The freedom to choose
It could argued that if humans have the power for self-determination, then why is it that God did not make us determined to be rational saints and always choosing the good? The answer, according to Griffin, is that God could not. This is not because the idea of God creating such a being is logically contradictory, only that God could not create a self-determining being who is only capable of choosing to do good. In other words, God could not have created us with free will and to make us only do certain things. For Griffin this is a logically contradictory notion.
"Those beings with the greatest power of self-determination, and hence the greatest power to deviate from the divine will for the good of the whole, necessarily have the greatest power to influence others - for good or ill. The capacity to create and the capacity to destroy go hand in hand." (David Griffin)
So to ask why God created a world with evil and suffering in it is the wrong way to approach things. Evil and suffering would always (in theory) be present in any number of 'possible worlds', so long as are there are beings in it who are responsible for their own actions. In short the correlating principles of power/value would be a fundamental tenet in any world or universe God created.
The consequences of choice
Although the world cannot (logically) exist without the presence of suffering in it (for there will always be someone or something making 'bad choices'), God's benevolence keeps things from being worse than they might be. Although the world may look like it’s in a bad state, it is still a place where humans have the potential to become 'morally good beings'. As such, it cannot be all bad! Furthermore, if the world were not capable of producing morally good beings then suffering would be pointless and God would be rightly held accountable for this. So although we live in a 'less than perfect' world, we should not feel disheartened:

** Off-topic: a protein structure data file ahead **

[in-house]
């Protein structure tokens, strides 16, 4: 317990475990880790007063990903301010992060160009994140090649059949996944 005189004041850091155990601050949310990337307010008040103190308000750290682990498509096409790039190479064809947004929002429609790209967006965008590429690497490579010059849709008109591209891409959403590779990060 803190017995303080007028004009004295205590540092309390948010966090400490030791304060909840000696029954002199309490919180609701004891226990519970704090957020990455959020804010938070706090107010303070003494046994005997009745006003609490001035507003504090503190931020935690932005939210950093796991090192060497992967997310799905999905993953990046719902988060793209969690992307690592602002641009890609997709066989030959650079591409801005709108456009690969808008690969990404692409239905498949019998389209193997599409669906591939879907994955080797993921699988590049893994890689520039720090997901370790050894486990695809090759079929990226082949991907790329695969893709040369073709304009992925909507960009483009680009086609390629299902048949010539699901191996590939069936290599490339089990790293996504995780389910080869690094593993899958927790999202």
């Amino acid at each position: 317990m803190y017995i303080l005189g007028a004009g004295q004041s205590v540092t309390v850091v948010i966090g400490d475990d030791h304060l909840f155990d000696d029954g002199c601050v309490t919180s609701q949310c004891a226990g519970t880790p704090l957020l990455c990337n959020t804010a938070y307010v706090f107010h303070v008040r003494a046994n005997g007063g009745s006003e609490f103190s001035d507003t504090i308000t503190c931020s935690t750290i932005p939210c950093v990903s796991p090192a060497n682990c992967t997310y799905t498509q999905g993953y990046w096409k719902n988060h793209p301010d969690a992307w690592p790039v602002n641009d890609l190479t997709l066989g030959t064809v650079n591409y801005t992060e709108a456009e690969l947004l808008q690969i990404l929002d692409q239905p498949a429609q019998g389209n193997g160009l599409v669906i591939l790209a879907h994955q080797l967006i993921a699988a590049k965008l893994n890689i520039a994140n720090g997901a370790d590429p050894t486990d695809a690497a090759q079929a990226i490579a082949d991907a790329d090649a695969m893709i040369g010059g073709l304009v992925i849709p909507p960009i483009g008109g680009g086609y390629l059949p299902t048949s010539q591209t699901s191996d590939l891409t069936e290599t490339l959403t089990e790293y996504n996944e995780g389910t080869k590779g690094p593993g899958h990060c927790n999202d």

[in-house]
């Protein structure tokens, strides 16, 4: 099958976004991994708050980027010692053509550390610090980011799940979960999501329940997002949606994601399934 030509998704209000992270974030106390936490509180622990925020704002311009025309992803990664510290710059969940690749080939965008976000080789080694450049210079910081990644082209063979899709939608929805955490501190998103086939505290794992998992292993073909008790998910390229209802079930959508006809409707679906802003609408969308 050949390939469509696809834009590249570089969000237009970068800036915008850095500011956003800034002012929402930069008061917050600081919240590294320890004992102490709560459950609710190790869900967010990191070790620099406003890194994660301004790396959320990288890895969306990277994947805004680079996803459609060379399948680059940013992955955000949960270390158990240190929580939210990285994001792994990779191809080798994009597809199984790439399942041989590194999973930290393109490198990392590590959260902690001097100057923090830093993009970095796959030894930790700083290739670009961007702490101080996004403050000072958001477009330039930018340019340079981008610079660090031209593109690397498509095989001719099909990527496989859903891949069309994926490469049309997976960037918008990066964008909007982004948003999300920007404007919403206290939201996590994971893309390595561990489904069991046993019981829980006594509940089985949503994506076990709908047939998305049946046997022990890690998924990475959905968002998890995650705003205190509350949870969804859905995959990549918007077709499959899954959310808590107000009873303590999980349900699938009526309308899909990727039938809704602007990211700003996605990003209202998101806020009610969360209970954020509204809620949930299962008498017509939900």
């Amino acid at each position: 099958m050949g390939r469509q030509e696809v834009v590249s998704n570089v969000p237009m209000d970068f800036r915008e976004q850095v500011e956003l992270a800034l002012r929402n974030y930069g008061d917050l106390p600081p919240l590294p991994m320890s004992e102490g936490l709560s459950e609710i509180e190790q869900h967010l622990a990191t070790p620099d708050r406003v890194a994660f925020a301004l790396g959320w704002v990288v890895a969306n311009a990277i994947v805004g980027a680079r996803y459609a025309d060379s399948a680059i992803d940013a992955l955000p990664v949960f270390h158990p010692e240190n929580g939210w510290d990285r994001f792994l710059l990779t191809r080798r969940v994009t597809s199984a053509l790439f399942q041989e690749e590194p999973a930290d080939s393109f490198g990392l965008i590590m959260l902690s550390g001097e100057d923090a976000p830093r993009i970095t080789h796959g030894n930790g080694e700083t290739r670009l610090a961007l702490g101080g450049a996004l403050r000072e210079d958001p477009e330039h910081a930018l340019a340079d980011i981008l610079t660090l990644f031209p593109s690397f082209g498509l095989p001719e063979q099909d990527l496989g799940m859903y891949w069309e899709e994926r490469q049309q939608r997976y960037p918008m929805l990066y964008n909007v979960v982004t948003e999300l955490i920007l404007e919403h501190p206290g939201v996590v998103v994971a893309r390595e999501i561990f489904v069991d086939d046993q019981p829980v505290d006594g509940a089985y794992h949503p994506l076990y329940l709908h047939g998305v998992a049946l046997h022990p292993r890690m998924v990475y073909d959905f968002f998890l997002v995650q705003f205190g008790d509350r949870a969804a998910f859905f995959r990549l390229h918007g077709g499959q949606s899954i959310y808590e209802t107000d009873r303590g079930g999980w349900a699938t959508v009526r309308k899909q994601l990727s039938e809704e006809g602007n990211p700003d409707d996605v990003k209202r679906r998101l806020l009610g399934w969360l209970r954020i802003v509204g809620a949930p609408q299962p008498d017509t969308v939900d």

"While every advance in the creative process has been a risk, since greater sufferings were thereby made possible as well as greater goods, this has never been a risk which God has urged us creatures to run alone. It has always been a risk for God too. In fact God is the only being who has experienced every single evil that has occurred in the creation. This means that God is the one being in a position to judge whether the goods achievable have been worth the price." (David Griffin)
So freewill explains moral evil (E.g. murder, rape), but what of 'natural evil' (E.g. earthquakes, volcanoes)? To answer this Griffin introduces the problem of evil and suffering at the sub-human level. Now the usual response to this amongst theologians has been to say either that evil never occurs there, or any malevolent act is the work of a diabolical agent (E.g. Satan). Griffin rejects both these options in favour of one which sees all creatures, no matter how big or small, as having the power to deviate from the Divine Will. Although 'low-grade' entities do not have that much power in themselves to deviate significantly from the Divine Will, taken together they can result in significant deviations. Of course, the net result of this appears to be that (in theory) there was never a time when the world was perfect.
Why is God so limited?